Parental religious rights must give way to child’s welfare |

Parental religious rights must give way to child’s welfare

by Geoff Dornan

The Nevada Supreme Court ruled Tuesday a seriously ill child’s medical needs supersede the religious beliefs of his parents.

The unidentified child was born dangerously anemic and in need of transfusions to keep him alive. But his parents – Jason and Rebecca S., as they are identified in the court’s ruling – are Jehovah’s Witnesses and say their religious beliefs prohibit giving the baby a transfusion.

Doctors at Valley Hospital Medical Center in Las Vegas believed the infant’s life was in danger if the transfusion wasn’t given immediately so, without parental consent, Dr. Martha Knutsen transfused him.

The parents went to court to prevent more treatments, even though the baby boy remained in critical condition. District Judge Gerald Hardcastle agreed with the hospital and granted Valley Medical temporary guardianship over the infant for medical purposes only.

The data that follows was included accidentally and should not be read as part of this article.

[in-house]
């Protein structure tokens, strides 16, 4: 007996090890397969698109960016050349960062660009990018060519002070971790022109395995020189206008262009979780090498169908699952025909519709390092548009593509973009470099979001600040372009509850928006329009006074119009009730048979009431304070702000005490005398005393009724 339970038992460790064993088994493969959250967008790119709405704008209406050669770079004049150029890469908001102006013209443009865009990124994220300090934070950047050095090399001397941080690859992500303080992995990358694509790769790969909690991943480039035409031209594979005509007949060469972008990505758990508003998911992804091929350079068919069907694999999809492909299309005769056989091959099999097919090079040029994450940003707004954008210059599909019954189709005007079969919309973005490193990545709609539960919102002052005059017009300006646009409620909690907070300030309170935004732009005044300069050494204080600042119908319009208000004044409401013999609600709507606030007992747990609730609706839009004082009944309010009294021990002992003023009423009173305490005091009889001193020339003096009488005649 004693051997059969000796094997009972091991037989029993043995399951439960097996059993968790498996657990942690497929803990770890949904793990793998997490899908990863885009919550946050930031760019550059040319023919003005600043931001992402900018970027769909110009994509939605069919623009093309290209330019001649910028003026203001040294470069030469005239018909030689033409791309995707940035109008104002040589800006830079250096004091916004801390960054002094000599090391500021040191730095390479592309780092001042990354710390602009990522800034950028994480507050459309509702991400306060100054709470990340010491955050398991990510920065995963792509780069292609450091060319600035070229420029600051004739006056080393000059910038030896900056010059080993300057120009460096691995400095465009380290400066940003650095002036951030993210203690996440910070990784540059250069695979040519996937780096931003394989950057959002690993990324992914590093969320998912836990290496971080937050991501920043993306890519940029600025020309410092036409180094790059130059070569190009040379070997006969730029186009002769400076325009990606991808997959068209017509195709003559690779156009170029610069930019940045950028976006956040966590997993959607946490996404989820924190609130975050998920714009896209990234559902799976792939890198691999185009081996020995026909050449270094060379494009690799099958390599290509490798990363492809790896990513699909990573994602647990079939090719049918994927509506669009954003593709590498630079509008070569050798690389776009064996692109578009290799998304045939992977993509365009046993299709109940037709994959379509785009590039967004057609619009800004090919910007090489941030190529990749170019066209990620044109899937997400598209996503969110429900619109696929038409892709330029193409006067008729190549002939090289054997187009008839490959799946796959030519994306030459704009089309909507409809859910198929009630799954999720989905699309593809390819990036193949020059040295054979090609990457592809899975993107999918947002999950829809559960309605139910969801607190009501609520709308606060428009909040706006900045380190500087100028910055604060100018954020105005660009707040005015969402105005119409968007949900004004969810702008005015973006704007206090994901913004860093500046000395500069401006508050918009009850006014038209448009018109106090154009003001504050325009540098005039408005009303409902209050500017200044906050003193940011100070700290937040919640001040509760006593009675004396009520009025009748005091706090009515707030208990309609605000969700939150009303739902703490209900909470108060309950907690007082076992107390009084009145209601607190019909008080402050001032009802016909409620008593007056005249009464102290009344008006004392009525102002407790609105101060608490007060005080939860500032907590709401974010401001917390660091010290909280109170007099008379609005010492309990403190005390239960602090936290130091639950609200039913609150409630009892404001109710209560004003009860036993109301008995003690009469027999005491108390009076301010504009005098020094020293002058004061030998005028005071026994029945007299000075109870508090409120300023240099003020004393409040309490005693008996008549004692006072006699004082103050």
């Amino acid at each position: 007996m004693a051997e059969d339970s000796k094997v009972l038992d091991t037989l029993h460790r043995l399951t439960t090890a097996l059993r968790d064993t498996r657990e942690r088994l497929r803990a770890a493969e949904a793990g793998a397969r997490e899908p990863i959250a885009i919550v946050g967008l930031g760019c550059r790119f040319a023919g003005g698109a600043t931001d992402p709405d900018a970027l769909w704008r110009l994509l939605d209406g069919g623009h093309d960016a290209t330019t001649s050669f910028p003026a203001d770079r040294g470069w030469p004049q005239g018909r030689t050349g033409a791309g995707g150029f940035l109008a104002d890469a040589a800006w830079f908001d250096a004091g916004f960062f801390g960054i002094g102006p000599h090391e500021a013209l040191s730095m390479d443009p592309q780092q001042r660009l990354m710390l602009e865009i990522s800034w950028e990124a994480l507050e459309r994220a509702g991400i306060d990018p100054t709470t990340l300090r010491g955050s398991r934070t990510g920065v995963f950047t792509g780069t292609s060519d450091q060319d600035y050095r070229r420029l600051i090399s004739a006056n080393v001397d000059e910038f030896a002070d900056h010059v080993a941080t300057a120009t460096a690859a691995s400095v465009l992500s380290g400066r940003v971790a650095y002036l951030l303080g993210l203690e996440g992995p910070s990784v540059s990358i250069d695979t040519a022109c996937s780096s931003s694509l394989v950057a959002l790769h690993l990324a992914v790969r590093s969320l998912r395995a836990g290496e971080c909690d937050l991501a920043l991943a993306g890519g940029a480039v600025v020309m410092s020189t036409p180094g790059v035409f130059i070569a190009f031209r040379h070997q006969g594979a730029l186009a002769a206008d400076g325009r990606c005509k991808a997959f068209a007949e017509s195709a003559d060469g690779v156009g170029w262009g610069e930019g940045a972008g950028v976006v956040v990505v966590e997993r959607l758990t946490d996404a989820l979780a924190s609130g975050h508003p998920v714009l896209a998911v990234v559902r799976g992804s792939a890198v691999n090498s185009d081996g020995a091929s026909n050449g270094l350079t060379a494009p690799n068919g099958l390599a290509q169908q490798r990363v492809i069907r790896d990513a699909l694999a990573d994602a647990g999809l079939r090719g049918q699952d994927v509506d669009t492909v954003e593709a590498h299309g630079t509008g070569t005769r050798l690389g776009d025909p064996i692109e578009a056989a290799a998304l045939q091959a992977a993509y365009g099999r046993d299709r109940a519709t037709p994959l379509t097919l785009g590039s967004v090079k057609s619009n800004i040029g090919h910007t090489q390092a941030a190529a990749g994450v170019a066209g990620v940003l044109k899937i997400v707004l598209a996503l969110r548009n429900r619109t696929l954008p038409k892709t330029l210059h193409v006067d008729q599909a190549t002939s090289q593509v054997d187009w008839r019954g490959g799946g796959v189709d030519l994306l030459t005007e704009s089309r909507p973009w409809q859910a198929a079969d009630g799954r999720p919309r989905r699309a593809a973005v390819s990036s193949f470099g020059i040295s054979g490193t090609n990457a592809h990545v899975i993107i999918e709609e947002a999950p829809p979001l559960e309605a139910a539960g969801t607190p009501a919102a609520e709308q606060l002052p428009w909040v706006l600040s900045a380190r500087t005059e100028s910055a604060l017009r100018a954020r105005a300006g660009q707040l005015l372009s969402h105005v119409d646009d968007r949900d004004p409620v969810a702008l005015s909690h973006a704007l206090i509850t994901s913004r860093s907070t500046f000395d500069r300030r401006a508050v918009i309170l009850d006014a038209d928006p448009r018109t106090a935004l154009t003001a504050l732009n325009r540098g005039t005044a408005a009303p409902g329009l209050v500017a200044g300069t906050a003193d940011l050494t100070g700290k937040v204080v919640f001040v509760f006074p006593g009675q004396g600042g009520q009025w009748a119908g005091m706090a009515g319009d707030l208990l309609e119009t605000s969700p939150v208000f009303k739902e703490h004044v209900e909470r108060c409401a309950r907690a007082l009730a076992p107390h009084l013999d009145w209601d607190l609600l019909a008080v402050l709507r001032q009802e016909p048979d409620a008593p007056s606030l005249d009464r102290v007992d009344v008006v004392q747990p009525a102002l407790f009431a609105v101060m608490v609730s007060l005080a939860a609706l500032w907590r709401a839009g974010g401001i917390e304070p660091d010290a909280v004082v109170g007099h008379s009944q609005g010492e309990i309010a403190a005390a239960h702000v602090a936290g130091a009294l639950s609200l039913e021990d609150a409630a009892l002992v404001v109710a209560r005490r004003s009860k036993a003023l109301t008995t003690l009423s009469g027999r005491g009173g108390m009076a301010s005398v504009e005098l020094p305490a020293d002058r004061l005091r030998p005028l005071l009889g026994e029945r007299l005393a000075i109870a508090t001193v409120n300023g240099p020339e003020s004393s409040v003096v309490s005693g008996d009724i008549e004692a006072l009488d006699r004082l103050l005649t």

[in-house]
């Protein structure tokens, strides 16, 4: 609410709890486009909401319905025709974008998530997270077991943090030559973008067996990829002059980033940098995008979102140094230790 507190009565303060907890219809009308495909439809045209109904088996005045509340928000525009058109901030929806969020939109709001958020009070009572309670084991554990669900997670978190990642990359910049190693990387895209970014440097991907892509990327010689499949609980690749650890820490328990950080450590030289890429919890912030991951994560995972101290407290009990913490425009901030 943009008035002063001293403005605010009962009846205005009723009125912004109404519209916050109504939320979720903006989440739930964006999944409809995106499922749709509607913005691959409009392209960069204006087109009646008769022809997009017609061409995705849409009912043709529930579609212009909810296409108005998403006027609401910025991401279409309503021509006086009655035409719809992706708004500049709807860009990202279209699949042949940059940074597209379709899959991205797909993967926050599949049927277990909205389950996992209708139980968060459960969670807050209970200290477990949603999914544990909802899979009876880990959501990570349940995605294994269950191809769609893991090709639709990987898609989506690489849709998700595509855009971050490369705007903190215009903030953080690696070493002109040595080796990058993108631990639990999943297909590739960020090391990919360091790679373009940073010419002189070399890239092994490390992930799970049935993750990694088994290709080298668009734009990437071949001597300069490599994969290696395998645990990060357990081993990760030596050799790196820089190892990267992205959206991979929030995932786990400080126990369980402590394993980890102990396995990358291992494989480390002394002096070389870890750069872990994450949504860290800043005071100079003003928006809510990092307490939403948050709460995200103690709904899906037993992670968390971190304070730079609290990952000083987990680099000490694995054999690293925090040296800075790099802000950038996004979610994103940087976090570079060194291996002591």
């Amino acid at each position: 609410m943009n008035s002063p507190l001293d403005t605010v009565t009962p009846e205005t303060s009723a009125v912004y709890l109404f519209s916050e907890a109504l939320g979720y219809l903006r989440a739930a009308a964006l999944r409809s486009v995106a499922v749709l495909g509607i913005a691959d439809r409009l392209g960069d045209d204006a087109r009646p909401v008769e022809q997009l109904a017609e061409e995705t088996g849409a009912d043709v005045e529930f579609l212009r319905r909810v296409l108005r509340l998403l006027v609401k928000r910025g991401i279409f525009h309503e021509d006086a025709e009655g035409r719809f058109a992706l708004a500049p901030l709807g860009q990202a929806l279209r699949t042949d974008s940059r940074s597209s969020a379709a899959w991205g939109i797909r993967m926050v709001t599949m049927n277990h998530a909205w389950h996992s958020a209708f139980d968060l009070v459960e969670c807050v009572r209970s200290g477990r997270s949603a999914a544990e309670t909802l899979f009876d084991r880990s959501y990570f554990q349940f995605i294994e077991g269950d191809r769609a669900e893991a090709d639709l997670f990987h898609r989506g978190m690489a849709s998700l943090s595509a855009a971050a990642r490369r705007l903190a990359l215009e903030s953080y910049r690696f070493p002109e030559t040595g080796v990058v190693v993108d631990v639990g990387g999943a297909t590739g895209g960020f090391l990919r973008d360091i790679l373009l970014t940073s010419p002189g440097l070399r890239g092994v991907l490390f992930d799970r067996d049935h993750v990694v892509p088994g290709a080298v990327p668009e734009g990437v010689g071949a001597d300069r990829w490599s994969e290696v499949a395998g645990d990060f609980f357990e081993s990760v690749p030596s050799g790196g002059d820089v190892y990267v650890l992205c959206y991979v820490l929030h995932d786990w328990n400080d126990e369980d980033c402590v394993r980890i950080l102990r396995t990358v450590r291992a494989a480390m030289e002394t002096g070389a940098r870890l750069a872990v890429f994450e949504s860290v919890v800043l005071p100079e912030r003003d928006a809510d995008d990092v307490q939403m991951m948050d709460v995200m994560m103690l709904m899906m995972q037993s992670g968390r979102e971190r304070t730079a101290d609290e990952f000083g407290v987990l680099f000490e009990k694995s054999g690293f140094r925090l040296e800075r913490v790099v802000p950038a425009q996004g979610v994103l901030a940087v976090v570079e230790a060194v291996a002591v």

The parents appealed to the Supreme Court. The danger to the boy is long past, but the court agreed to take the case because the issue of temporary guardianship because of parental refusal to treat a child could arise again in a Nevada hospital.

The court’s opinion concluded the district court accurately found the baby was “at a risk of substantial and immediate physical harm.”

“The district court’s decision to appoint a temporary guardian, ex parte, was based on the child’s best interest and protected the state’s interest in the welfare of children within this state,” the opinion says.

“While a parent has a fundamental liberty interest in the care, custody and management of his child, that interest is not absolute,” the opinion says. It says their parental rights to practice their religion must “give way to the child’s welfare.”

Therefore, the court ruled, the parents’ rights were not violated by giving the hospital limited guardianship needed to ensure the infant boy received necessary medical treatments to preserve his life.

The opinion was signed by all seven members of the Nevada Supreme Court.

Contact Geoff Dornan at or 687-8750.